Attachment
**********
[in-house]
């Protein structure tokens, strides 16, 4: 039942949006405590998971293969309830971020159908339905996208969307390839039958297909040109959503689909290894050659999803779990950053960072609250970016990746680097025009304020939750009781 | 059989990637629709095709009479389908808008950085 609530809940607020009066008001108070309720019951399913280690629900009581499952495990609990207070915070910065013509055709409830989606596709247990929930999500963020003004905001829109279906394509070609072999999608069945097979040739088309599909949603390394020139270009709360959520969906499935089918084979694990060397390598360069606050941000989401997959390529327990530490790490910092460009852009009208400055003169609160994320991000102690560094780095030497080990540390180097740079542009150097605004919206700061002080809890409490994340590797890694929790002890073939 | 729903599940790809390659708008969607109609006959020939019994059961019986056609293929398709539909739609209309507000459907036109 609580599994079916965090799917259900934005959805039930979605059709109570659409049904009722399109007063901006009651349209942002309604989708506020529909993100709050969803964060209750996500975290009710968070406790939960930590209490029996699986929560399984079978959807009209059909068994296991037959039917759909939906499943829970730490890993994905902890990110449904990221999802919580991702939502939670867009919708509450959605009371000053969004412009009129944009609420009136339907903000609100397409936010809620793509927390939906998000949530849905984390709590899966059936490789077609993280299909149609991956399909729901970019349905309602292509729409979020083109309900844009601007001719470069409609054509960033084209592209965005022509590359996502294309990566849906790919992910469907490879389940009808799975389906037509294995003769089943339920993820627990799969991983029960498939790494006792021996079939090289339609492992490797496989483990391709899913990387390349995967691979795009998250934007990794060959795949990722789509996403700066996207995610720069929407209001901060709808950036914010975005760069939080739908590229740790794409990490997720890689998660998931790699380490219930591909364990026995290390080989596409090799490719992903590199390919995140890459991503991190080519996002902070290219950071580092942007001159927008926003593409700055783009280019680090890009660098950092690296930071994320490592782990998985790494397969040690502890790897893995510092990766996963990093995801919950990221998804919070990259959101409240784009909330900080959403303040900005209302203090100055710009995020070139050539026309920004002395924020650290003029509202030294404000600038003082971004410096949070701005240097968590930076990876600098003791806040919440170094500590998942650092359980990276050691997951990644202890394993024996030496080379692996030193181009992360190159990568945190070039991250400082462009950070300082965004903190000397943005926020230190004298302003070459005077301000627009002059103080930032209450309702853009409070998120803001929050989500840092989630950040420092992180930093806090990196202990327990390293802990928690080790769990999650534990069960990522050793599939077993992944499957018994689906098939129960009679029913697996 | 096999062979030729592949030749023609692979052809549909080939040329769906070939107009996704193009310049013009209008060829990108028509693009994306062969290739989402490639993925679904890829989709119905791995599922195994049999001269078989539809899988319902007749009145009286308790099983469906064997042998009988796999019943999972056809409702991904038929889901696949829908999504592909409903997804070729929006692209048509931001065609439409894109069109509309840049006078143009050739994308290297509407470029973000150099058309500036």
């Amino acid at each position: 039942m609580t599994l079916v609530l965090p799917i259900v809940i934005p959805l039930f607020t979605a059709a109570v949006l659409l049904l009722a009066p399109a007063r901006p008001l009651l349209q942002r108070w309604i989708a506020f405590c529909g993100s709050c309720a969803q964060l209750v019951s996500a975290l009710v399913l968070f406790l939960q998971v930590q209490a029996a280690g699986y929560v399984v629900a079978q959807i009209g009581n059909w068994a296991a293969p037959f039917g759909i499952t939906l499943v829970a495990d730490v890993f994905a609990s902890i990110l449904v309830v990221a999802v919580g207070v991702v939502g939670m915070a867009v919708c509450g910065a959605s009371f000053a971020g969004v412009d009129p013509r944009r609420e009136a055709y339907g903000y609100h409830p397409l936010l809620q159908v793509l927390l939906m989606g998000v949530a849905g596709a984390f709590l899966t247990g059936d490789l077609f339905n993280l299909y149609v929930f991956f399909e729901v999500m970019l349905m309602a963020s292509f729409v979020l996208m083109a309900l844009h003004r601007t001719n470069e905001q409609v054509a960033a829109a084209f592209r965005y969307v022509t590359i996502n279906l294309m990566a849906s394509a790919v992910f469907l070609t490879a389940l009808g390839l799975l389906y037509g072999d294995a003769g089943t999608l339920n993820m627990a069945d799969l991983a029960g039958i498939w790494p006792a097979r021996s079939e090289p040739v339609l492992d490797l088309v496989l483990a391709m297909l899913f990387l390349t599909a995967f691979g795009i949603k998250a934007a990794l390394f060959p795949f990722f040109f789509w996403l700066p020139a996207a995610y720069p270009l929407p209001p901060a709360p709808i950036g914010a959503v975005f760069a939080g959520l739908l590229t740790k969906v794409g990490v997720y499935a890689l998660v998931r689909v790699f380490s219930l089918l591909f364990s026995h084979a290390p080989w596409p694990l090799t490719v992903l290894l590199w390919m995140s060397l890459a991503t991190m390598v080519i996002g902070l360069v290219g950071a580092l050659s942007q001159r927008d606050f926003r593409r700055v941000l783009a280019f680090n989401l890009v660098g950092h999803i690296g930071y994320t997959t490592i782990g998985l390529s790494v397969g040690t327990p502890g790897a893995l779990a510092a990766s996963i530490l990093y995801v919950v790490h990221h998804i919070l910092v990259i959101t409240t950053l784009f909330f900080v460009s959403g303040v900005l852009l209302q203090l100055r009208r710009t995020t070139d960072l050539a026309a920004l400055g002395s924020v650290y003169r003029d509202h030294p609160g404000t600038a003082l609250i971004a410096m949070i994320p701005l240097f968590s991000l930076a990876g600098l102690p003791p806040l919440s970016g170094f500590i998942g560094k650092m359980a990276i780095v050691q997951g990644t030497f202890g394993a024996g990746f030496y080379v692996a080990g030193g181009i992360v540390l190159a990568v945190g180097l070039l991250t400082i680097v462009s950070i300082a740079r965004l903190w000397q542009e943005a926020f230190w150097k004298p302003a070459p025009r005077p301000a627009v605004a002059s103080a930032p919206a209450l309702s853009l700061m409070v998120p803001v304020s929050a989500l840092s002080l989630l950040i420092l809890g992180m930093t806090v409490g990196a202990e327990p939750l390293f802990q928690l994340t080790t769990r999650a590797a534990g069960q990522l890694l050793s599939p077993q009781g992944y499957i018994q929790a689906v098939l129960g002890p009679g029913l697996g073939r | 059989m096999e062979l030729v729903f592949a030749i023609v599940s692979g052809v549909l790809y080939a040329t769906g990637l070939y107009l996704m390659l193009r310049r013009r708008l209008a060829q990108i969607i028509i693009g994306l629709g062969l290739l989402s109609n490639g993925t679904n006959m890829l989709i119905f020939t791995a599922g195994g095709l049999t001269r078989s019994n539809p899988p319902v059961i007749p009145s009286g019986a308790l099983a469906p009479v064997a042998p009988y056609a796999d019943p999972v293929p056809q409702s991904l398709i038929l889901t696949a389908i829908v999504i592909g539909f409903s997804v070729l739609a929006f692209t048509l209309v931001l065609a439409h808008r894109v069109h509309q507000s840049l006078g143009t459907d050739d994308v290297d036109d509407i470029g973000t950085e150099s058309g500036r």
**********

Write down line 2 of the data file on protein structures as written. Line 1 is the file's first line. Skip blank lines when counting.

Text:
């Protein structure tokens, strides 16, 4: 039942949006405590998971293969309830971020159908339905996208969307390839039958297909040109959503689909290894050659999803779990950053960072609250970016990746680097025009304020939750009781 | 059989990637629709095709009479389908808008950085 609530809940607020009066008001108070309720019951399913280690629900009581499952495990609990207070915070910065013509055709409830989606596709247990929930999500963020003004905001829109279906394509070609072999999608069945097979040739088309599909949603390394020139270009709360959520969906499935089918084979694990060397390598360069606050941000989401997959390529327990530490790490910092460009852009009208400055003169609160994320991000102690560094780095030497080990540390180097740079542009150097605004919206700061002080809890409490994340590797890694929790002890073939 | 729903599940790809390659708008969607109609006959020939019994059961019986056609293929398709539909739609209309507000459907036109 609580599994079916965090799917259900934005959805039930979605059709109570659409049904009722399109007063901006009651349209942002309604989708506020529909993100709050969803964060209750996500975290009710968070406790939960930590209490029996699986929560399984079978959807009209059909068994296991037959039917759909939906499943829970730490890993994905902890990110449904990221999802919580991702939502939670867009919708509450959605009371000053969004412009009129944009609420009136339907903000609100397409936010809620793509927390939906998000949530849905984390709590899966059936490789077609993280299909149609991956399909729901970019349905309602292509729409979020083109309900844009601007001719470069409609054509960033084209592209965005022509590359996502294309990566849906790919992910469907490879389940009808799975389906037509294995003769089943339920993820627990799969991983029960498939790494006792021996079939090289339609492992490797496989483990391709899913990387390349995967691979795009998250934007990794060959795949990722789509996403700066996207995610720069929407209001901060709808950036914010975005760069939080739908590229740790794409990490997720890689998660998931790699380490219930591909364990026995290390080989596409090799490719992903590199390919995140890459991503991190080519996002902070290219950071580092942007001159927008926003593409700055783009280019680090890009660098950092690296930071994320490592782990998985790494397969040690502890790897893995510092990766996963990093995801919950990221998804919070990259959101409240784009909330900080959403303040900005209302203090100055710009995020070139050539026309920004002395924020650290003029509202030294404000600038003082971004410096949070701005240097968590930076990876600098003791806040919440170094500590998942650092359980990276050691997951990644202890394993024996030496080379692996030193181009992360190159990568945190070039991250400082462009950070300082965004903190000397943005926020230190004298302003070459005077301000627009002059103080930032209450309702853009409070998120803001929050989500840092989630950040420092992180930093806090990196202990327990390293802990928690080790769990999650534990069960990522050793599939077993992944499957018994689906098939129960009679029913697996 | 096999062979030729592949030749023609692979052809549909080939040329769906070939107009996704193009310049013009209008060829990108028509693009994306062969290739989402490639993925679904890829989709119905791995599922195994049999001269078989539809899988319902007749009145009286308790099983469906064997042998009988796999019943999972056809409702991904038929889901696949829908999504592909409903997804070729929006692209048509931001065609439409894109069109509309840049006078143009050739994308290297509407470029973000150099058309500036």